Parents pay a premium for magic sleep-inducing doll

With just 5,000 of these amazing baby-taming toys in existence, parents are prepared to pay a hefty price in the hope of a good night’s sleep.

The Lulla Doll, which is designed to calm and soothe kids at bedtime, normally retails for $95, but high demand is seeing buyers pay up to $350 for the toy on eBay. Local Lulla Doll seller Michelle Green told The Daily Telegraph the sales are going ‘crazy’. “I’m packing and they’re going out the door as fast as I can get them,” she said. The Courier Mail reports that desperate parents are even turning to Facebook hoping to own the toy for their child.



Mum Rebecca Ilie, from Chestwood bought a Lulla doll last year for her 19 month-old son, Max, who was a dreadful sleeper. She told The Daily Telegraph: “I wore the doll for a couple of days so it smelt like me, then we put it in his cot. His sleep was dramatically improved within days and by three weeks he was sleeping through the night,” she said, adding that she ordered two more when it lived up to its promise. As the brainchild of three mums from Iceland, the Lulla Doll by Roro is a cuddly companion that replicates a human heartbeat and breathing sounds that were recorded from an actual human. These sounds provide security and comfort for a baby, since it replicates the sounds and rhythms of the baby’s mum.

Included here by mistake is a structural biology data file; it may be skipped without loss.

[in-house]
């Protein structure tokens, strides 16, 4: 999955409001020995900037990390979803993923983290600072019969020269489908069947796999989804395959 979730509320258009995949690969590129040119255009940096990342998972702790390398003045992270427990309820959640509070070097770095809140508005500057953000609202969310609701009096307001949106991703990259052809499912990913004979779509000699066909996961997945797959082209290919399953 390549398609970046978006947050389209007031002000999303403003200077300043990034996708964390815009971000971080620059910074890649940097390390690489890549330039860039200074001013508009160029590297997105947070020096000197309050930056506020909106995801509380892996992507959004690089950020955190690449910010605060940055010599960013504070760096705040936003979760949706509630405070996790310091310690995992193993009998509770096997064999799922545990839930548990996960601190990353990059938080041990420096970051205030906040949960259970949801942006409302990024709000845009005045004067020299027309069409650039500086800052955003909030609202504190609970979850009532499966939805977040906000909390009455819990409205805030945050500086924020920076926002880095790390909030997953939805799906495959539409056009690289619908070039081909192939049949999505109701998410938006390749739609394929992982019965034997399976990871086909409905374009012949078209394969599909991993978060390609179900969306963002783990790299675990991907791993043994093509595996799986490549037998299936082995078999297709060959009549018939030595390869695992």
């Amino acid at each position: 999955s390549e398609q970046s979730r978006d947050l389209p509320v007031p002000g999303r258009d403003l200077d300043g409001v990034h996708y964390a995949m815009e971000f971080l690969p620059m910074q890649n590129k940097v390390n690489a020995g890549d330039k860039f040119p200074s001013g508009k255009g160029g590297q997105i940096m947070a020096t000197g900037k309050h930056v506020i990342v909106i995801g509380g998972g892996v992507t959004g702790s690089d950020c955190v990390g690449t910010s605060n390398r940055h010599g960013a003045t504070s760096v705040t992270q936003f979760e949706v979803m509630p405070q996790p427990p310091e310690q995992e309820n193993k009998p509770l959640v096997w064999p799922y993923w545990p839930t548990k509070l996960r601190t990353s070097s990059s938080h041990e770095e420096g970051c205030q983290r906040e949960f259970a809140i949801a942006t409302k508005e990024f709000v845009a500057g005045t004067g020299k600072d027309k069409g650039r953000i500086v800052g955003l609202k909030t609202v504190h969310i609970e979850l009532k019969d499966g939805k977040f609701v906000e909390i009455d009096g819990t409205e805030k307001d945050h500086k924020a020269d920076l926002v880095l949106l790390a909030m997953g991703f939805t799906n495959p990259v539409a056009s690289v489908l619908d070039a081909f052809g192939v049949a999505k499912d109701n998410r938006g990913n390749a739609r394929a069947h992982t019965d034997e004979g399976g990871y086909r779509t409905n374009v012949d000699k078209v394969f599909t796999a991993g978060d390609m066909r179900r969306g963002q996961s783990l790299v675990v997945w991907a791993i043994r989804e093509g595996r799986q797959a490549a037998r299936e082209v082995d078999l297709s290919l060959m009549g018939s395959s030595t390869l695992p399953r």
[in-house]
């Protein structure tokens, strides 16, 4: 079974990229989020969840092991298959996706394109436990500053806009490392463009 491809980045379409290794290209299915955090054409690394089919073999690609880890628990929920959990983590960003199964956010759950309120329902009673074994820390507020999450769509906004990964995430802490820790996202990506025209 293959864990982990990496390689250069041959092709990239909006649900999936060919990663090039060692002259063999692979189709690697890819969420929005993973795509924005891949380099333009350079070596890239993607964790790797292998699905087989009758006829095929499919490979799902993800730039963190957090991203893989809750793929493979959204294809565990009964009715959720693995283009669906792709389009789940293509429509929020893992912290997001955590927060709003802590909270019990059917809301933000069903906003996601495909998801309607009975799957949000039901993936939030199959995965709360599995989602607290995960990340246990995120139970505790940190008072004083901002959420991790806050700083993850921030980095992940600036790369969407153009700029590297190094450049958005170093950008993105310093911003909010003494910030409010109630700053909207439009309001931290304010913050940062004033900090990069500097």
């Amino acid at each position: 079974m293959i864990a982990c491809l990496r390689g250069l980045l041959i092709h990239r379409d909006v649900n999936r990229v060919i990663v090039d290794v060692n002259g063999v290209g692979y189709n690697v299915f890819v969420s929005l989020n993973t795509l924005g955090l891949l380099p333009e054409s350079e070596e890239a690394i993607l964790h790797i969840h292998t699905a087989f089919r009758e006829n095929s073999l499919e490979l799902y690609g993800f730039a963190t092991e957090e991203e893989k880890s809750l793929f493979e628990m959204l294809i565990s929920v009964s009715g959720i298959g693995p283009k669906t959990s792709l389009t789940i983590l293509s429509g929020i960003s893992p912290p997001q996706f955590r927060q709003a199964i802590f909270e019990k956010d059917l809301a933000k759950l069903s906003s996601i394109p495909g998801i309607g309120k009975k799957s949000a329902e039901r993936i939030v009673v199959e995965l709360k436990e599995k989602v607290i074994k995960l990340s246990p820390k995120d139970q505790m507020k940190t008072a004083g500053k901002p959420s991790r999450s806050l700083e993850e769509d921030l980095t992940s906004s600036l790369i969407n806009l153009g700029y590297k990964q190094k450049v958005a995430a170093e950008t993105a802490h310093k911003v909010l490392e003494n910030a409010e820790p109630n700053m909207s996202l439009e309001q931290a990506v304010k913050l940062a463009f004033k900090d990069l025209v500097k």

The doll, which has a simple unisex, unirace face, is made from natural fibres and is designed to absorb familiar smells for extra comfort. The team behind the doll studied mother-child attachment and tested the doll in NICU units in the Iceland National Hospital, with the help of some premature and newborn babies. They found that babies who slept with a Lulla Doll fell asleep sooner and sleep longer at a time, had stable heartbeat and breathing, increased neurological development and wellbeing, had lower stress levels and cried less. Roro is now working with distributors in the UK, Australia and New Zealand to fill the demand for a second drop with thousands on waiting lists worldwide.


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